In Times of Crisis, Empathy and Compassion are Business Imperatives

July 24, 2020

In the era of COVID-19, an economic recession, and widespread social unrest, mental health is the next crisis we need to prepare for. Long before social distancing and isolation were the norm, supporting employee mental health and well-being has been a priority for many of America’s leading businesses. With the coronavirus pandemic, systemic racial inequality, and unemployment taking its toll on millions of Americans, mental health is not just a nice-to-do, but a business imperative.  

Adults spend more of their time working than performing any other activity. Of the in 157 million workg U.S. adults, roughly three in four employees (76%) indicate they have struggled with at least one issue that affected their mental health. According to the National Alliance on Mental Illness (NAMI), one in five U.S. adults experience mental illness, and at least 8.4 million Americans provide care to a person with emotional or mental illness. While these numbers were alarming even before COVID-19, they are only likely to worsen as we begin to see the long-term impacts of the pandemic. 

A recent poll by the Kaiser Family Foundation found that 45% of U.S. adults said the pandemic has affected their mental health, with nearly one in five saying it has had a "major impact." While it is normal to experience some level of anxiety in the midst of a public health emergency, a review conducted by The Lancet suggests that long-term quarantine and social isolation can result in post-traumatic stress symptoms long after the crisis is over. There are also economic consequences—depression and anxiety cost the global economy an estimated $1 trillion each year in lost productivity.

For years, the U.S. Chamber of Commerce Foundation has partnered with companies and thought leaders, such as the National Council for Behavioral Health, to help businesses prioritize mental health as an integral part of their workplace culture and corporate social responsibility initiatives. We have also been tracking the corporate response to disasters for over a decade, and are encouraged by the record level of involvement from the business community on this important issue.   

As we plan for the long-term impacts of this pandemic – on businesses and on our physical and mental well-being – corporate leaders would benefit from leaning in and putting people and their well-being at the center of their efforts. Those that do will come out stronger on the other side. 

Here are a few of the ways that companies can support the mental health and well-being of their people and their communities:

Provide internal support for your employees

When in doubt, overcommunicate. Without the familiar water cooler conversation that was part of our old work days, managers, human resources (HR) leaders, and senior executives should find new ways to be in touch. Communication can vary from regular email communications to one-on-one check-ins, weekly town halls, and regular team meetings, and you should clearly and authentically articulate your company’s mental health and well-being benefits and support.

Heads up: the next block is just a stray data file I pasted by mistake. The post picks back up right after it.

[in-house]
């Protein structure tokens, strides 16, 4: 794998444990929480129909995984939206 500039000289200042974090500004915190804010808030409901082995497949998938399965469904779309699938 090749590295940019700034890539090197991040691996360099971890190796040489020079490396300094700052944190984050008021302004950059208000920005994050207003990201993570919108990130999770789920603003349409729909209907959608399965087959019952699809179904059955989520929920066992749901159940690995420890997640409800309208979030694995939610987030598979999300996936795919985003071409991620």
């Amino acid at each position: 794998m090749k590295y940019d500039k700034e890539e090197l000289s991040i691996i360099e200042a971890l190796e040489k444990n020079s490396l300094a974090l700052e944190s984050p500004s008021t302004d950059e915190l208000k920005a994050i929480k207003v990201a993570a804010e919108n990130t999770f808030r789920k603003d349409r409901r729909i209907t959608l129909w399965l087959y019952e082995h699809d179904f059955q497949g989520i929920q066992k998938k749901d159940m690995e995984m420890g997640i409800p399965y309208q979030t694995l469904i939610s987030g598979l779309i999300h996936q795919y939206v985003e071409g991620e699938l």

Consider adding new benefits like access to well-being apps, virtual fitness and meditation classes, mental health education sessions, and virtual therapy sessions. Ensure that your resources are easy to find and understand. 

Encourage time off – despite barriers to travel, employees should be encouraged to take vacation days. Some companies, like Harry’s, are providing monthly “mental health days” to help employees turn off. 

Ask questions – ask your employees how they’re doing, not just what they are doing. Many employees may not be quick to answer during meetings but consistent surveys can help leaders better understand employee needs and use their input to help pave their organization’s path forward.  

Think Outside Your Four Walls

Faced with unprecedented challenges, society is relying on the private sector to lead in crisis now more than ever. As companies review their corporate social responsibility programs and community crisis response efforts, they could consider campaigns and partnerships that address the mental health needs of their communities and vulnerable populations like frontline workers. Consider collaborating with organizations like the Trevor Project or The Jed Foundation that are at the forefront of these efforts. Some companies like J&J have joined #FirstRespondersFirst, an initiative created to support health care professionals and frontline workers risking their health to help other people. 

Lean into Leadership

The levels of stress and anxiety around COVID-19 are impacting employees at all levels – from the front lines to the C-suites. With no separation between personal and professional lives, leaders can leverage their own voices and personal stories to create a culture that empowers employees to feel comfortable sharing and asking for support. Verizon Media CEO Guru Gowrappan has frequently spoken out on the importance of mental health, hosting virtual Q&A sessions to address employee concerns.

While the long-term mental health consequences of these converging crises remain to be seen, companies are uniquely suited to help. As we navigate the flattening of our mental health curve, more businesses can use this moment to lead with empathy, compassion and vulnerability—eroding the stigma of mental health along the way, and instigating important cultural shifts.